PTSD results from exposure to a range of extreme stressors but one of its most common associations has been with war and combat, as described in historic and literary accounts. The name, etiology, cause, diagnosis, and treatment of the disorder all have been subject to considerable debate and controversy over the years (Wilson et al., 2001). PTSD develops in a significant minority (up to a third) of individuals who are exposed to extreme stressors, and symptoms of PTSD almost always emerge within days of the trauma. More information on the prevalence, etiology, and symptomatology of PTSD is provided in an upcoming IOM report, Gulf War and Health: Physiologic, Psychologic, and Psychosocial Effects of Deployment-Related Stress (Institute of Medicine, 2007a).
The Diagnostic and Statistical Manual of Mental Disorders (DSM) of the American Psychiatric Association (APA) first formally defined PTSD in 1980 in the DSM-III. The definition was revised in 1987 (DSM-III-R) and 1994 (DSM-IV) (APA, 1987, 1994). There was no change in the 2000 DSM-IV-TR (APA, 2000). The DSM-IV defines PTSD by several criteria: experiencing a traumatic stressor (“experienced or witnessed actual or threatened death, injury, or threat to the physical integrity of self or others”) reacted to with “intense fear, helplessness, or horror” (Criterion A); intrusive recollections of the traumatic event (Criterion B); avoidance and numbing (Criterion C); and hyperarousal in the form of extreme startle reflex, inability to fall or stay asleep, and so on (Criterion D); the symptoms must be experienced for at least 1 month (Criterion E); and the symptoms cause distress or impairment in various areas of functioning (Criterion F) (APA, 2000). According to the DSM-IV, PTSD may be acute (symptom duration under 3 months) or chronic (symptom duration of 3 months or longer), and its onset may be delayed (occurring at least 6 months after exposure). The definition of PTSD does not recognize subtypes classified by type of trauma, such as combat versus civilian or simple exposure versus repeated exposure.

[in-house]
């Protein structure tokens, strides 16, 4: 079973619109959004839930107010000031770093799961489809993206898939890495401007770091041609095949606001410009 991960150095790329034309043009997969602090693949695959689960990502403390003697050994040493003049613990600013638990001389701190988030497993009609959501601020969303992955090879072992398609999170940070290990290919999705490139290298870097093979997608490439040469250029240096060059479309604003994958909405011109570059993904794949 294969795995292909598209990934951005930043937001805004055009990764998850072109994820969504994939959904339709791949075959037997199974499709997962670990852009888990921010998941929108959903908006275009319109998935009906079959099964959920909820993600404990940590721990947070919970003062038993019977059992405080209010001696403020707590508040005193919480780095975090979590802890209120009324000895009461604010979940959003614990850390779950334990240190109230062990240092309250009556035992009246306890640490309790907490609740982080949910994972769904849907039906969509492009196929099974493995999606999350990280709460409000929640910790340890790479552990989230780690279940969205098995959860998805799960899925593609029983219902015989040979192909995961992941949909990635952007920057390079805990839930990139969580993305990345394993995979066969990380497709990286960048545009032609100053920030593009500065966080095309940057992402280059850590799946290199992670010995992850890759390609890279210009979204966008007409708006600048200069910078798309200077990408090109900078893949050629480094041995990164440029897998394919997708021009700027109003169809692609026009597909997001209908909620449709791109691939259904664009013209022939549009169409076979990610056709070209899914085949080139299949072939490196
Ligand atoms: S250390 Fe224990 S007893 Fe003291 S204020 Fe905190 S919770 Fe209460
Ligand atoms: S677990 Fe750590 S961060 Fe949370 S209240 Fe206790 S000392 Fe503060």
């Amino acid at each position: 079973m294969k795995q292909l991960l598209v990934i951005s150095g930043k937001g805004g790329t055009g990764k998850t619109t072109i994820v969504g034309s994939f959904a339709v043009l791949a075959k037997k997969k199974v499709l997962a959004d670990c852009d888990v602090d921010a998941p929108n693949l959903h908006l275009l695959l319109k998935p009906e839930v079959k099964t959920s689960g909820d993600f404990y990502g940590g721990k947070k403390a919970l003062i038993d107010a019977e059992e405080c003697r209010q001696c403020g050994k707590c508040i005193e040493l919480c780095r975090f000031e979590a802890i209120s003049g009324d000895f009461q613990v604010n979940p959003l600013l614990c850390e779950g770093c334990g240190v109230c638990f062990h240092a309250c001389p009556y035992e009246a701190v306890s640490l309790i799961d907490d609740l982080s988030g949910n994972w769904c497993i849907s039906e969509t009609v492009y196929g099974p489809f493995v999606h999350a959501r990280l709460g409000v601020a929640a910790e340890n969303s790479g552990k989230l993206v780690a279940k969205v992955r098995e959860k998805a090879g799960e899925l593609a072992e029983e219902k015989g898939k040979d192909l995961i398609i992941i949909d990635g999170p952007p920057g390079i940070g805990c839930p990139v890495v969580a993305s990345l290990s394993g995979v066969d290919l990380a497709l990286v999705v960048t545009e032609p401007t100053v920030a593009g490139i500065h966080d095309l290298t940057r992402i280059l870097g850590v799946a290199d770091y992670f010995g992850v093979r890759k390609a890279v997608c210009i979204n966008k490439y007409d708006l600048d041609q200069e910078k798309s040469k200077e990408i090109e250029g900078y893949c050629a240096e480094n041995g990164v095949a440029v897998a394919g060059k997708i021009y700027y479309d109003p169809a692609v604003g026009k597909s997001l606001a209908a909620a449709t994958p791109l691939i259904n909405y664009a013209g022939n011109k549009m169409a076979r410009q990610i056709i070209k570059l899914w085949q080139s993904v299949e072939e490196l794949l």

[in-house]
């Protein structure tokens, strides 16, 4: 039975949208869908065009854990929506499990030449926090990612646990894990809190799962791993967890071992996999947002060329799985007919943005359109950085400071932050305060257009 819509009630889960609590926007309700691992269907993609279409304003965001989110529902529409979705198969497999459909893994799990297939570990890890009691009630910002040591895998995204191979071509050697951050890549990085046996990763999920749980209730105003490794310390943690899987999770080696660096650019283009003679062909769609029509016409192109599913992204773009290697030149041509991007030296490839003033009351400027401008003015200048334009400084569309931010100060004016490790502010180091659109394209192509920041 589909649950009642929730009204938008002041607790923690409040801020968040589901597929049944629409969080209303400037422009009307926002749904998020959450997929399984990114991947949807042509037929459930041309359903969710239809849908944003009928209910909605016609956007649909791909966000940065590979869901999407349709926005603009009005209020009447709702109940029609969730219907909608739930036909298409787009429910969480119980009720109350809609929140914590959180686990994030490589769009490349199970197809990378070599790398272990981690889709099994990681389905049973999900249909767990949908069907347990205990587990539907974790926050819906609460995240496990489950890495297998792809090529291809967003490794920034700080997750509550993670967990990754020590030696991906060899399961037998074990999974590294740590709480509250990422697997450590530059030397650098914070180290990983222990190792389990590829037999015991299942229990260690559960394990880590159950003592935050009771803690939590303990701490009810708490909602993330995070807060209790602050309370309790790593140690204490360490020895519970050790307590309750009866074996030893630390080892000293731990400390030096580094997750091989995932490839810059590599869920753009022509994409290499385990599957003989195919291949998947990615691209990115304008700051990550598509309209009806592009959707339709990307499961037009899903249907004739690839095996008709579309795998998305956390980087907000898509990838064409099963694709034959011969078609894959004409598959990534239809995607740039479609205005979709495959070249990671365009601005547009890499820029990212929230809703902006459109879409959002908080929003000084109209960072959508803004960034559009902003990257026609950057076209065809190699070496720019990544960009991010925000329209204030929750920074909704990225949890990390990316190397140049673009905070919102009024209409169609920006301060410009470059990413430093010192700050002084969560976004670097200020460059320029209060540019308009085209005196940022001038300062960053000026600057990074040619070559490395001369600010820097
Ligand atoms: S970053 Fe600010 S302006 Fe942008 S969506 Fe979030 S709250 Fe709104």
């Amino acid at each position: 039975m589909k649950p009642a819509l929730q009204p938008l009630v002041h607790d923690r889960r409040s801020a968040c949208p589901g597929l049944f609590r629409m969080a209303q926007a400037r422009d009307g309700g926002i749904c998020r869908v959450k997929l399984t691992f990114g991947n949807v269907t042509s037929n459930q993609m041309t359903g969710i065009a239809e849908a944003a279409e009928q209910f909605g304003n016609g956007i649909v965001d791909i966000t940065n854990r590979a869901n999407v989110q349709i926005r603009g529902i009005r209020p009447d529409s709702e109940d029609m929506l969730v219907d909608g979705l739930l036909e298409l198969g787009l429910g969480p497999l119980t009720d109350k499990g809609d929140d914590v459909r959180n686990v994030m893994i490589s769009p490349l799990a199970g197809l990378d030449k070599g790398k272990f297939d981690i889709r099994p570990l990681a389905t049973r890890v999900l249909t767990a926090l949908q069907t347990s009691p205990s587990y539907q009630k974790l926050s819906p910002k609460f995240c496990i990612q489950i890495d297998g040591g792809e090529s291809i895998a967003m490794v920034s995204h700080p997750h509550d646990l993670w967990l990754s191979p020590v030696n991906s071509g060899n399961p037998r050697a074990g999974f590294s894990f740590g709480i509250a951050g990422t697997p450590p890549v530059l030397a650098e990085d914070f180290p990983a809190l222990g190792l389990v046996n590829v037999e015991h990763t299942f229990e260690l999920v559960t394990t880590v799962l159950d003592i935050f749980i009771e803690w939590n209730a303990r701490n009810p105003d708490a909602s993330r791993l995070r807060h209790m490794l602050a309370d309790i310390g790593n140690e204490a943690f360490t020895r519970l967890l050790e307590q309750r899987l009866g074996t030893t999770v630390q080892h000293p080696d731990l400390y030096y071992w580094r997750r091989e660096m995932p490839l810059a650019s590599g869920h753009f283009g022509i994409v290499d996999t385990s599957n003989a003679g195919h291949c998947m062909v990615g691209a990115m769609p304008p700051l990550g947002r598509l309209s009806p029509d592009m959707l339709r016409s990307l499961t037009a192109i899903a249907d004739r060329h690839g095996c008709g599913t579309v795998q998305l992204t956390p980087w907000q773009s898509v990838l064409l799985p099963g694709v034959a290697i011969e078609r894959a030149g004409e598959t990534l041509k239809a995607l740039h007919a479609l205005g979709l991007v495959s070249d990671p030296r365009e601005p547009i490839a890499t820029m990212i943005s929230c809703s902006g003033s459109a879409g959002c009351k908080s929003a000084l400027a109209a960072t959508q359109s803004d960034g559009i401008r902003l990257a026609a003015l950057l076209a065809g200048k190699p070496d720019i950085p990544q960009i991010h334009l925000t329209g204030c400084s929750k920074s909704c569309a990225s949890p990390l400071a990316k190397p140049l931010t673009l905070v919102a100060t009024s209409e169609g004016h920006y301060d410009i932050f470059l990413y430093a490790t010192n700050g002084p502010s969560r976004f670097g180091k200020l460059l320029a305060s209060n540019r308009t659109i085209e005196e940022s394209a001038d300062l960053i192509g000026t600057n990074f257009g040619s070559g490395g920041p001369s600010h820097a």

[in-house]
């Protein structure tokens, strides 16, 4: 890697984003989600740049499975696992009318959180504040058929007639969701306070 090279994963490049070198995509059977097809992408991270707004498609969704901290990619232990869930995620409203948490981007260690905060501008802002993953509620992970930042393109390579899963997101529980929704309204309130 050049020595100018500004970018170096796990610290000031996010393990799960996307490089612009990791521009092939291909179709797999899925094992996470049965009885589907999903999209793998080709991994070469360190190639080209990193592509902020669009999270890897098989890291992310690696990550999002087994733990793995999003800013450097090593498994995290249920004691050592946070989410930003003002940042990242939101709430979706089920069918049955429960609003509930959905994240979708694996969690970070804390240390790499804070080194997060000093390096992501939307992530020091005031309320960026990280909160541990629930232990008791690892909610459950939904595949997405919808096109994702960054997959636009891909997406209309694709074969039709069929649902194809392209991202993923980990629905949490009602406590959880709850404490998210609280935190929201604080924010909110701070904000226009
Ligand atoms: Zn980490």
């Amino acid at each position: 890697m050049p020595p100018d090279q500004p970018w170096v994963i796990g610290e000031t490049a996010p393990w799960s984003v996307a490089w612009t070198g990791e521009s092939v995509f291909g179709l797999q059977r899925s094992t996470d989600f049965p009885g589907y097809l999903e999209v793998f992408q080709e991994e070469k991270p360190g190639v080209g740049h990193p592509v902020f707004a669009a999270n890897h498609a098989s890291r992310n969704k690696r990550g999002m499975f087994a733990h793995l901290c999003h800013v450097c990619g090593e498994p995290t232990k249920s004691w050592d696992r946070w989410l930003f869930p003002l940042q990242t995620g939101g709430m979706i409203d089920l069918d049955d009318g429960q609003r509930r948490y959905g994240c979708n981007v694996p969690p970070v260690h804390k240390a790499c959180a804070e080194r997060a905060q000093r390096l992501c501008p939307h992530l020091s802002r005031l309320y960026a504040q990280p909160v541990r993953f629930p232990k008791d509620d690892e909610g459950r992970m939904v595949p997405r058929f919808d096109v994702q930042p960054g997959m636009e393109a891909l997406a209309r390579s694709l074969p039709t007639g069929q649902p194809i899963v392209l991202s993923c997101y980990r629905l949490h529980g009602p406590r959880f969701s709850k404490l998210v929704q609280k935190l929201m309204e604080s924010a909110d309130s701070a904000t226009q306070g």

PTSD is heterogeneous with respect to symptom expression, severity, and chronicity. This heterogeneity may have important implications for response to specific treatments. Those in whom the predominant disturbance is insomnia might require a different treatment than persons in whom the predominant disturbance is avoidance. The course of PTSD may vary in duration of symptoms and level of disability, with a considerable proportion of persons with the disorder experiencing disabling symptoms for years (Kessler et al., 1995).